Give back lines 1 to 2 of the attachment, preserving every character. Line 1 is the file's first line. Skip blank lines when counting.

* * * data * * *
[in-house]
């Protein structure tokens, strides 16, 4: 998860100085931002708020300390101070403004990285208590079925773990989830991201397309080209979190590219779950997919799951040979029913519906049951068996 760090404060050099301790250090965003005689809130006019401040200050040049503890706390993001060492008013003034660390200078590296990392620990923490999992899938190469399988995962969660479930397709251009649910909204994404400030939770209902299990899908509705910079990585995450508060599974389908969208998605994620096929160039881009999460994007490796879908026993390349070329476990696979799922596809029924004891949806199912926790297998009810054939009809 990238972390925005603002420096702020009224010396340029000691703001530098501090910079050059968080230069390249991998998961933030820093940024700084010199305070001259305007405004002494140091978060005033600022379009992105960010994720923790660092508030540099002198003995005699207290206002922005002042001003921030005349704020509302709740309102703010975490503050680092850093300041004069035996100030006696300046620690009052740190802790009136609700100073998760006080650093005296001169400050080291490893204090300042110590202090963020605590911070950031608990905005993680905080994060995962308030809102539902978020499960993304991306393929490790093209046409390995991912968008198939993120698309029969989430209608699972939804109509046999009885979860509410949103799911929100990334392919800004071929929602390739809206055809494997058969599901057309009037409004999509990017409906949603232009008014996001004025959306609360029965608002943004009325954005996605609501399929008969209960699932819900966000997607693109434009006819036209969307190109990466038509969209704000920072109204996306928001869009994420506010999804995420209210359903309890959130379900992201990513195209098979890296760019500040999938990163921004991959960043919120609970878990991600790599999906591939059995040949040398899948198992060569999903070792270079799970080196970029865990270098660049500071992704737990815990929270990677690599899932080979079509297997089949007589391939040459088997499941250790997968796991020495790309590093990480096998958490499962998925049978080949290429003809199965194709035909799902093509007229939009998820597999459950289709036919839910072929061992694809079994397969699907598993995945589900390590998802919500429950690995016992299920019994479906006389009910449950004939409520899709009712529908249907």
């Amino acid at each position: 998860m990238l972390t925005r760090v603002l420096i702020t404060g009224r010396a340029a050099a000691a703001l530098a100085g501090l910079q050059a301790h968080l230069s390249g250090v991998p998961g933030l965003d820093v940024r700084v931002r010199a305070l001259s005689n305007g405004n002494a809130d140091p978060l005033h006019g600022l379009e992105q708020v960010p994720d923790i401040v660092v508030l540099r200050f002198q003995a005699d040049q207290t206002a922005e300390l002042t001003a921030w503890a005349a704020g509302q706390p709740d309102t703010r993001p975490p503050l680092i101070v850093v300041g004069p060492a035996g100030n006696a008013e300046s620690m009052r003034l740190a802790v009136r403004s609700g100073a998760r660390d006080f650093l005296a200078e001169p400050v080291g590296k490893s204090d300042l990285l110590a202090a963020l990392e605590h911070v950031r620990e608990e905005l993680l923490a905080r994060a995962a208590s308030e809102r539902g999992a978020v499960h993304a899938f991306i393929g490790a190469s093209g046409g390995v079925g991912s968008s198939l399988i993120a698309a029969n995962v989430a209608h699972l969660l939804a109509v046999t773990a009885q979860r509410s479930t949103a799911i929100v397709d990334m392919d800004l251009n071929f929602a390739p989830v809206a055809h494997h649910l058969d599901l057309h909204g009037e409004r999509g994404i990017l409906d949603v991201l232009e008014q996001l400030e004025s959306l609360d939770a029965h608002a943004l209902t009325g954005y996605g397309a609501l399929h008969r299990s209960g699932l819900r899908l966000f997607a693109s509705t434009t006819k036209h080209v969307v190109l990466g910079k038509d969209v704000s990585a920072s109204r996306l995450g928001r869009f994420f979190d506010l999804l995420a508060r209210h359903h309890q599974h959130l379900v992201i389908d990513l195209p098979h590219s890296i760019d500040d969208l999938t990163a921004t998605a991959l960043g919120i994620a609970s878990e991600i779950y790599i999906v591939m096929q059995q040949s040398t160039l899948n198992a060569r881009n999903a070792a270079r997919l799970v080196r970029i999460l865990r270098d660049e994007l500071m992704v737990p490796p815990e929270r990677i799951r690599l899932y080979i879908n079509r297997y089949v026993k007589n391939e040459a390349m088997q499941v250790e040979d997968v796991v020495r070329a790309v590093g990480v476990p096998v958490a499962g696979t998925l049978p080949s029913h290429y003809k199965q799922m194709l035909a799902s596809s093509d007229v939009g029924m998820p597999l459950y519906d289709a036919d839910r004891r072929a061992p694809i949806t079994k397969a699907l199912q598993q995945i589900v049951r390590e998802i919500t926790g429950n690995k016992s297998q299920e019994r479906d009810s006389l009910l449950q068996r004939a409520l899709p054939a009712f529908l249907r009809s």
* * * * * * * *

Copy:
[in-house]
């Protein structure tokens, strides 16, 4: 998860100085931002708020300390101070403004990285208590079925773990989830991201397309080209979190590219779950997919799951040979029913519906049951068996 760090404060050099301790250090965003005689809130006019401040200050040049503890706390993001060492008013003034660390200078590296990392620990923490999992899938190469399988995962969660479930397709251009649910909204994404400030939770209902299990899908509705910079990585995450508060599974389908969208998605994620096929160039881009999460994007490796879908026993390349070329476990696979799922596809029924004891949806199912926790297998009810054939009809 990238972390925005603002420096702020009224010396340029000691703001530098501090910079050059968080230069390249991998998961933030820093940024700084010199305070001259305007405004002494140091978060005033600022379009992105960010994720923790660092508030540099002198003995005699207290206002922005002042001003921030005349704020509302709740309102703010975490503050680092850093300041004069035996100030006696300046620690009052740190802790009136609700100073998760006080650093005296001169400050080291490893204090300042110590202090963020605590911070950031608990905005993680905080994060995962308030809102539902978020499960993304991306393929490790093209046409390995991912968008198939993120698309029969989430209608699972939804109509046999009885979860509410949103799911929100990334392919800004071929929602390739809206055809494997058969599901057309009037409004999509990017409906949603232009008014996001004025959306609360029965608002943004009325954005996605609501399929008969209960699932819900966000997607693109434009006819036209969307190109990466038509969209704000920072109204996306928001869009994420506010999804995420209210359903309890959130379900992201990513195209098979890296760019500040999938990163921004991959960043919120609970878990991600790599999906591939059995040949040398899948198992060569999903070792270079799970080196970029865990270098660049500071992704737990815990929270990677690599899932080979079509297997089949007589391939040459088997499941250790997968796991020495790309590093990480096998958490499962998925049978080949290429003809199965194709035909799902093509007229939009998820597999459950289709036919839910072929061992694809079994397969699907598993995945589900390590998802919500429950690995016992299920019994479906006389009910449950004939409520899709009712529908249907």